Friday 20 June 2008

Three views

I love exhibition installation time. I think it's the intimacy with the work; art feels different in a packing case or leant against a wall to when it's fully installed.

That's why I'm really glad to see galleries writing about and posting pictures of exhibition installations, and sharing this feeling around. Three things that popped up in my feedreader today:

Kara Walker at the Modern Art Museum of Fort Worth

A post about temporary walls and crate details (no, really, you do want to read this) and a link to more construction pics on Flickr

Click! at Brooklyn Museum

The photos in this exhibition were contributed in response to an open call and judged by the community. The exhibition designer has decided to print the photos in the show at sizes that reflect their popularity with the community, an interesting physical reponse to the tag cloud aesthetic. More about the exhibition here.

The opening of the Public Gallery, West Bromwich, England

The Public Gallery is "part town planning, part regeneration, part visitor attraction, part contemporary art gallery and part media collection". A "notoriously cantankerous and rigorous" gallery designer invents a "tree structure" to cope with the architect's "interior landscape".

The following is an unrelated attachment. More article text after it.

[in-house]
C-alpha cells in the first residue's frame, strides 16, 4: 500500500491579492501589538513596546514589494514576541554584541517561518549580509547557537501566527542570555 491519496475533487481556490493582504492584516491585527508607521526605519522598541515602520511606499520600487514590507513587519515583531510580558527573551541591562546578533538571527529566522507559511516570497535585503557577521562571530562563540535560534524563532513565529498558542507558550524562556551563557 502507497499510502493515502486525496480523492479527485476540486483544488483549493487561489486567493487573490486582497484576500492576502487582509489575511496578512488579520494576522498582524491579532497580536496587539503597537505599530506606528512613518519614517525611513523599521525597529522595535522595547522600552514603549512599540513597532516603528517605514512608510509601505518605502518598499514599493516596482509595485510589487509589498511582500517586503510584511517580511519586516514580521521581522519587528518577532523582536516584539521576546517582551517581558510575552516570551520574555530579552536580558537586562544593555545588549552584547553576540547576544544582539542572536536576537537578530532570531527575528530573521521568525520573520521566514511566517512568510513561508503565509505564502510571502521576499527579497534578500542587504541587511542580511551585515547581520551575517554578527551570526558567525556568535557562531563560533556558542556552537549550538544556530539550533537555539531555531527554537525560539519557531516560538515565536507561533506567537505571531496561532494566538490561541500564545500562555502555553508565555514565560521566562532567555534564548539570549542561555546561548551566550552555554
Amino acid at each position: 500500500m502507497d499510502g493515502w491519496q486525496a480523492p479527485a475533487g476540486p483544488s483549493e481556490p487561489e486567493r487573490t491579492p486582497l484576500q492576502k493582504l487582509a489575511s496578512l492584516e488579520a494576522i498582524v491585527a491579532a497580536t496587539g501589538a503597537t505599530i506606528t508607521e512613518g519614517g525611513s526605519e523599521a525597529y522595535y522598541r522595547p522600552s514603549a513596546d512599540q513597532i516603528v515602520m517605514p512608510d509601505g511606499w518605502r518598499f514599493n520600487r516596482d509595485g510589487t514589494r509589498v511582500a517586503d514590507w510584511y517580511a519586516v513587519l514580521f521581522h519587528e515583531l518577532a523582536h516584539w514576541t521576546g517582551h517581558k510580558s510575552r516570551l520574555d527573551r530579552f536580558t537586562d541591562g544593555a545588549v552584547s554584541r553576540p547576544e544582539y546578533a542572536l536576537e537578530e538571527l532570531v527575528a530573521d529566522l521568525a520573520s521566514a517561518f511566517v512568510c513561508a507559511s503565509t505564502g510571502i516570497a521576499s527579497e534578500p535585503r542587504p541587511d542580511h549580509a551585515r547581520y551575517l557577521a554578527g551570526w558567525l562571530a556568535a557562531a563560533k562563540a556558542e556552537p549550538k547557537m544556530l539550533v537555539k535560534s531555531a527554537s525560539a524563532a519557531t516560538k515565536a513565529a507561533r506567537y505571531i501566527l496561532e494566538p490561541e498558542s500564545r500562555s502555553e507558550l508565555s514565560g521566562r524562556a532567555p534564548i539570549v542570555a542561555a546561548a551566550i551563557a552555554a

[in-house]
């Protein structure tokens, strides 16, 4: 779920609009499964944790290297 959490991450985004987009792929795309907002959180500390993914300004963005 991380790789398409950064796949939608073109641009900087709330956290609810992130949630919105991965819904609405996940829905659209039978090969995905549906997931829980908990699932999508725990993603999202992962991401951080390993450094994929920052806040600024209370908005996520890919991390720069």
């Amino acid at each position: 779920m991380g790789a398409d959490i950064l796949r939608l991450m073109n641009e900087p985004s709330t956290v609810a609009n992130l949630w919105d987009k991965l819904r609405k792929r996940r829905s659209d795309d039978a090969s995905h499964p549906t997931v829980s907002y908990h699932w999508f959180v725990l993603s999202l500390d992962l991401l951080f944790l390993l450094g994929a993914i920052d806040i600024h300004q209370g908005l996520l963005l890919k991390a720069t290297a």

emmjon said...

You might like to also look at the Australian War Memorial's blogs on the exhibitions they run. These blogs start when the exhibition team is first put together and allows people to see how an exhibition is put together, extra contextual information etc. They also have a general blog about goings on at the Memorial

Mia Ridge said...

I'm glad it's not just me who finds the installation process fascinating.

Courtney Johnston said...

You're not alone Mia!

I particularly loved the Brooklyn Museum's photos of their Ron Mueck installation - I'm not crazy about the work, but those images were super cool.

And, getting all 'I'd like to buy the world a Coke' about it, there aren't any formal opportunities (that I know of, anyway) for art installers and exhibition designers to share information and experience in NZ - just seeing how other people tackle lighting watercolours or making curved walls is interesting.

Mia Ridge said...

What about a ning? They can be public, so the content would be indexed by search engines, but it also has lots of tools for building a community.

Does it need to be NZ-specific? I'd imagine there could be lots of useful sharing across Australasia generally.